Two Islamists have been arrested in Spain on charges of torturing and murdering two fellow Muslims for “abandoning radical Islam.”
The arrests came just days after Spanish newspapers reported that jihadists in Spain are travelling to Syria to help overthrow the government there.
Spanish authorities say the incidents, on top of many others in recent months, point to the accelerating spread in the country of radical Salafi Islam, which Spain’s National Intelligence Center, the CNI, in a leaked secret report — corroborated by the Spanish Institute for Strategic Studies, an organization tied to the Spanish Ministry of Defense, in its own recently published a 43-page report entitled, “Islamist Movements in Spain” — states is increasingly posing the greatest threat to national security.
Rachid Mohamed Abdellah and Nabil Mohamed Chaib, both of whom are Spanish citizens of Moroccan origin, were jailed after being questioned by Judge Eloy Velasco at the National Court (Audiencia Nacional) in Madrid on June 28.
Police say the two men, aged 25 and 30 respectively, are members of an Islamist cell based in the city of Melilla, a Spanish exclave on the northern coast of Morocco. They are accused of torturing and murdering two other members of the cell who “adopted Western behavior and tried to disengage from radical Islam.” Spanish authorities say the murders were meted out according to Islamic Sharia law, which calls for the killing of “infidels.”
Spanish Interior Minister Jorge Fernández Díaz said the suspects are “capable of carrying out especially brutal attacks,” and share “the same radical orthodoxy” of the Islamists who carried out the March 2004 Madrid train bombings in which 191 people were killed and 1,800 wounded.
At a news conference following the arrests, the Director General of Spanish Police, Ignacio Cosidó, said: “They were part of an extremely radical group, and had committed a double murder of two members of their own organization who had shown signs of wanting to leave. Their ideology is clearly jihadi and they believe in terrorism as a means to achieve their objectives. Therefore, they posed a threat of the highest order.”
Abdellah and Chaib were arrested in the Melilla neighborhood of Cañada de Hidum after an extended confrontation with police, who – pelted with rocks and bottles by local Muslims – were forced to call for reinforcements.
Spanish police further state that the cell was composed mainly of Spanish citizens of North African origin living in Melilla, and Moroccans living in Farkhana, Morocco. The suspects were engaged in recruiting and indoctrinating Muslim youths for training in jihadist camps or war zones in places such as Afghanistan. The cell was notable for its secrecy and for the adoption of strong internal security measures aimed at keeping its activities clandestine.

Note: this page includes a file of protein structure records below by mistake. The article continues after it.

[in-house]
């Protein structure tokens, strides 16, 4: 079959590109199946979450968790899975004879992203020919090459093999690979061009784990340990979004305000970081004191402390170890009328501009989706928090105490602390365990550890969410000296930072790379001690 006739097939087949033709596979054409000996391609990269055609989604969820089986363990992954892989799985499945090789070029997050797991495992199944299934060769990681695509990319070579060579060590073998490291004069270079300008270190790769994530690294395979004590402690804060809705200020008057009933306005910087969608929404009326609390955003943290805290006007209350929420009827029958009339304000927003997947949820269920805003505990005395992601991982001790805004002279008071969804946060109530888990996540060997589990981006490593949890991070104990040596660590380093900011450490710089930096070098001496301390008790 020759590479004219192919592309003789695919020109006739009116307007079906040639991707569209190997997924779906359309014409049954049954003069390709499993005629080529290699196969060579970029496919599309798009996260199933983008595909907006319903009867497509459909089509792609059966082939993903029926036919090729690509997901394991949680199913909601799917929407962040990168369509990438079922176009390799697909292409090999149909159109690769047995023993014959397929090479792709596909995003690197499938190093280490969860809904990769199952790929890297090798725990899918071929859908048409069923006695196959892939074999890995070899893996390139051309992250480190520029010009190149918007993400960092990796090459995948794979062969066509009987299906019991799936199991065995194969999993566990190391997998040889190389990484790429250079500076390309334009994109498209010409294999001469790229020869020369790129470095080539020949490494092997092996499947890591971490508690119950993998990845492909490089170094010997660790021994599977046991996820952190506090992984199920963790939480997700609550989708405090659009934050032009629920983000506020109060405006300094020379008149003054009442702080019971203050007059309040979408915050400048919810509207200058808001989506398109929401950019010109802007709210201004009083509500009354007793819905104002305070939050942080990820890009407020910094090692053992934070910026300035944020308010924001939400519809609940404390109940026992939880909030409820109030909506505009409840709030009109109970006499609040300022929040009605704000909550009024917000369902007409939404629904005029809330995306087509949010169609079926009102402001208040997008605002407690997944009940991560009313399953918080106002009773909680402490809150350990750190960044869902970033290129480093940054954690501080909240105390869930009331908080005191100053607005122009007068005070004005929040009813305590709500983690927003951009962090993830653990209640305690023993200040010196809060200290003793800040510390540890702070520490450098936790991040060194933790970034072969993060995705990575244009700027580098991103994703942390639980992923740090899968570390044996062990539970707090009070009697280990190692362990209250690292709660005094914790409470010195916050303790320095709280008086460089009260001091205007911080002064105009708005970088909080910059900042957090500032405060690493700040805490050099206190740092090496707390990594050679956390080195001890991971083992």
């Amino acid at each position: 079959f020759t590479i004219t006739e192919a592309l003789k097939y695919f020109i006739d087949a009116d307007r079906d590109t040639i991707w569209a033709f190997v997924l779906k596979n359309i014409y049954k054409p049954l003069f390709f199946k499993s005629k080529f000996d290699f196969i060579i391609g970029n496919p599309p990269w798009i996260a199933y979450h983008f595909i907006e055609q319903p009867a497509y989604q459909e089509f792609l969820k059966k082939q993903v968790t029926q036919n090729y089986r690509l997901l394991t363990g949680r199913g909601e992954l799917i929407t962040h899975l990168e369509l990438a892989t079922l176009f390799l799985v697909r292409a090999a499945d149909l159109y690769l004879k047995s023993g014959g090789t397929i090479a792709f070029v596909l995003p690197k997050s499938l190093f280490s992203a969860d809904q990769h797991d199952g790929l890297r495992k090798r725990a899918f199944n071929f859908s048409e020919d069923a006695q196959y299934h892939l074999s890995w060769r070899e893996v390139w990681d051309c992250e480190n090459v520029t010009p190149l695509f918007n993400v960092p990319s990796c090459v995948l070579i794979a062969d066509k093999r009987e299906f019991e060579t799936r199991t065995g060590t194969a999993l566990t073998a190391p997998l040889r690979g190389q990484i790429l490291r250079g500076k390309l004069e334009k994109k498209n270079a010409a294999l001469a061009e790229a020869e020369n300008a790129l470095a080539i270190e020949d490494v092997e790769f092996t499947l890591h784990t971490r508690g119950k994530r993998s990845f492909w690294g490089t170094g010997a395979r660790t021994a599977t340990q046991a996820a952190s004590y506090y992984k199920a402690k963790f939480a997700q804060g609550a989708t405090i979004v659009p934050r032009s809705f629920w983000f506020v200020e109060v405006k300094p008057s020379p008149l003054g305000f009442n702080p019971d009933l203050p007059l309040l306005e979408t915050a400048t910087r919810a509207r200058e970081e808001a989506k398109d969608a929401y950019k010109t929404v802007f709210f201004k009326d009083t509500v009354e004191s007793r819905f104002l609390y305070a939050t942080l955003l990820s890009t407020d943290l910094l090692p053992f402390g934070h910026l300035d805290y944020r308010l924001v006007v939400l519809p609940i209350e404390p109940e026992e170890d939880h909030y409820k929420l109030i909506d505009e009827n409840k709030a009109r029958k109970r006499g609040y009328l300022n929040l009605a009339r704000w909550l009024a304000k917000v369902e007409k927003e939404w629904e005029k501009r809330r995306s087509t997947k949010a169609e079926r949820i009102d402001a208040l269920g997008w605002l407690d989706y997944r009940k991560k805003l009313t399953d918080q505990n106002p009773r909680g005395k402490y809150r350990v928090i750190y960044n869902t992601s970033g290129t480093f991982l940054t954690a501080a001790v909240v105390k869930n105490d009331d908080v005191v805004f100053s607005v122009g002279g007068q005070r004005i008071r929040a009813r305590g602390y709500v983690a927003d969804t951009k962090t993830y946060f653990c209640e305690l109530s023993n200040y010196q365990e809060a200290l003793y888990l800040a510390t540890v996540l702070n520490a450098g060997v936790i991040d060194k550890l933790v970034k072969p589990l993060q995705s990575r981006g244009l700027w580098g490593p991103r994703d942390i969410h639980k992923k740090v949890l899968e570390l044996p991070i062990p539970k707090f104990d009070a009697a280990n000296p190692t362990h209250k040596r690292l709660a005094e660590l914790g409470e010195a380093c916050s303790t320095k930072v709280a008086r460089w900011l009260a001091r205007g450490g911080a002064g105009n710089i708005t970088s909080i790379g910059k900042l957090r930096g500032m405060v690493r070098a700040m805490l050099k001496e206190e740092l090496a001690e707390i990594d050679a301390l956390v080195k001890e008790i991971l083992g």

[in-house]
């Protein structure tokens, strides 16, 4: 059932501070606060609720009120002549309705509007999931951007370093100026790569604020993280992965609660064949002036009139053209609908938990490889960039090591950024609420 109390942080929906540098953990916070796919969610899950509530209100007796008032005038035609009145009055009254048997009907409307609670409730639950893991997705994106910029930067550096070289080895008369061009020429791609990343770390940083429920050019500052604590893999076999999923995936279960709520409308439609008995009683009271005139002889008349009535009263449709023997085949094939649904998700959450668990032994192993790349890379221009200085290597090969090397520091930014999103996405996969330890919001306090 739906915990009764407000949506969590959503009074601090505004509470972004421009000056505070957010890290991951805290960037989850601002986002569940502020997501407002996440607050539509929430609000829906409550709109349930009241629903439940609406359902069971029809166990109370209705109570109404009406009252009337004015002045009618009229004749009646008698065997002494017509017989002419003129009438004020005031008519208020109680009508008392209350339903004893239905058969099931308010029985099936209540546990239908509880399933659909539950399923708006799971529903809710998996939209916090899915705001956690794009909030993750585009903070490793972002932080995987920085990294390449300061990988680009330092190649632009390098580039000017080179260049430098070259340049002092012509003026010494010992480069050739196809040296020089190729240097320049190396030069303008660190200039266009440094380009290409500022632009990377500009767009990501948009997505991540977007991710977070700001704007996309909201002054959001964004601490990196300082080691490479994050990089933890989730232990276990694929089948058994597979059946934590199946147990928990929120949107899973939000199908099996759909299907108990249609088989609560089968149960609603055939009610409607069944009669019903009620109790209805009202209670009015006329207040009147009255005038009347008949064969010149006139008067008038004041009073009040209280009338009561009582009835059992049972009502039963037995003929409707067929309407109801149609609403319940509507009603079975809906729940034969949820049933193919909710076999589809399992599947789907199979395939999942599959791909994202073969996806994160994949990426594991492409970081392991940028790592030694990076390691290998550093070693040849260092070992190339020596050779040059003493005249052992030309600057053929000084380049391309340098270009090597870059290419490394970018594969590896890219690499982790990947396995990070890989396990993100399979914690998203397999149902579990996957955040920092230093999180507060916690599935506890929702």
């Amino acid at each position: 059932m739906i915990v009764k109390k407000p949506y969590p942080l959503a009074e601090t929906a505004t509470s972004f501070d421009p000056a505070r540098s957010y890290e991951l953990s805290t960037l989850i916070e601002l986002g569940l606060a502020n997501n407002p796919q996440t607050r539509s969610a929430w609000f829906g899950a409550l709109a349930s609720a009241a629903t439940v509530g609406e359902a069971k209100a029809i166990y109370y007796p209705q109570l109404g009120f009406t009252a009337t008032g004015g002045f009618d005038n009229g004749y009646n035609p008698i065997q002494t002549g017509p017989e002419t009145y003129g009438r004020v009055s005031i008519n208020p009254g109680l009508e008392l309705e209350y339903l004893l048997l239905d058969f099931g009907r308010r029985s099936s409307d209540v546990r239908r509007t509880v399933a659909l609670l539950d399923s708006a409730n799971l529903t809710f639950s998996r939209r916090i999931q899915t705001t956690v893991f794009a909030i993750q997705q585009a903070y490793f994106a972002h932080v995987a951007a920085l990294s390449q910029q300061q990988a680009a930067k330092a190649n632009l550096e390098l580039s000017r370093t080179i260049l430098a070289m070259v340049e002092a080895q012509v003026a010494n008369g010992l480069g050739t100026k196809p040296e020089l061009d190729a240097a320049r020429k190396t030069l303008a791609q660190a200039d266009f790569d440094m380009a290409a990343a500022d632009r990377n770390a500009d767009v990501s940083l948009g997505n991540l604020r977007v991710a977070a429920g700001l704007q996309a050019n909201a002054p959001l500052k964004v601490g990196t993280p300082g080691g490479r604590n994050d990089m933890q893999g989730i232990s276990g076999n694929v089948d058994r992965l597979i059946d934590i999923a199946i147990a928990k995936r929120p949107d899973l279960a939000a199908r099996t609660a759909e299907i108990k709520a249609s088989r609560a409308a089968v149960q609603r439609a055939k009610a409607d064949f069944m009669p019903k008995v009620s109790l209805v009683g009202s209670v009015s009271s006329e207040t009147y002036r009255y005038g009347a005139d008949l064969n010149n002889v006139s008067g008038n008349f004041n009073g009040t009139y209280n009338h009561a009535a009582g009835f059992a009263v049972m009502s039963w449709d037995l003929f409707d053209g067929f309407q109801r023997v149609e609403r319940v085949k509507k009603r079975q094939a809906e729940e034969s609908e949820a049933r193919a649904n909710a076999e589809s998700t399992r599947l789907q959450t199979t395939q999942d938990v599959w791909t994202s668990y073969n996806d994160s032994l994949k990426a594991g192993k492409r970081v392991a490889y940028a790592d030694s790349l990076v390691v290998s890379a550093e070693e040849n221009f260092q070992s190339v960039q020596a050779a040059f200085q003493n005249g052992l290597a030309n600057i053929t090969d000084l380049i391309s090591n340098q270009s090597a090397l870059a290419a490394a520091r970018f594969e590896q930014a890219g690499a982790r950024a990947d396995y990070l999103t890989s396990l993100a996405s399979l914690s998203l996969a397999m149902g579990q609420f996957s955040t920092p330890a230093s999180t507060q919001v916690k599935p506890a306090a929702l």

Members of the cell were forced to live a life of submission to the Takfiri branch of Islam, a violent offshoot of fundamentalist Saudi Salafism, that seeks to establish an Islamic Caliphate [empire] in the Middle East and large parts of Europe. Among other beliefs, Takfiris consider violence to be a legitimate method to achieve their religious and political goals.
The arrests come just days after the Madrid-based newspaper El País reported that jihadists from Ceuta, another Spanish exclave in northern Morocco, have been travelling to Syria to help overthrow the regime of Bashar Assad. The report states that one of the jihadists, a 33-year-old taxi driver, Rachid Wahbi, was killed just days after arriving in Syria.
Spanish police say the jihadists, many of whom are Spanish citizens, have been travelling from Ceuta to Málaga and then on to Madrid, from where they board flights to Istanbul. Once in Turkey, they make contact with jihadists who facilitate their entry into Syria.
Police believe the jihadists from Ceuta involve Takfiris who, in the Los Caracolas district of the city, attend a mosque considered the most radical of the 33 mosques in Ceuta because of its links to Salafism. Spanish police say the jihadists also meet regularly in homes in the Condesa neighborhood of Ceuta, where they watch videos on jihad.
Separately, nine Islamists accused of planning terrorist attacks aimed at “liberating” Spain for Islam were found not guilty by the National Court in Madrid in April 2012.
About the Author: The writer is a Senior Fellow at the New York-based Gatestone Institute. He is also Senior Fellow for European Politics at the Madrid-based Grupo de Estudios Estratégicos / Strategic Studies Group, one of the oldest and most influential foreign policy think tanks in Spain.
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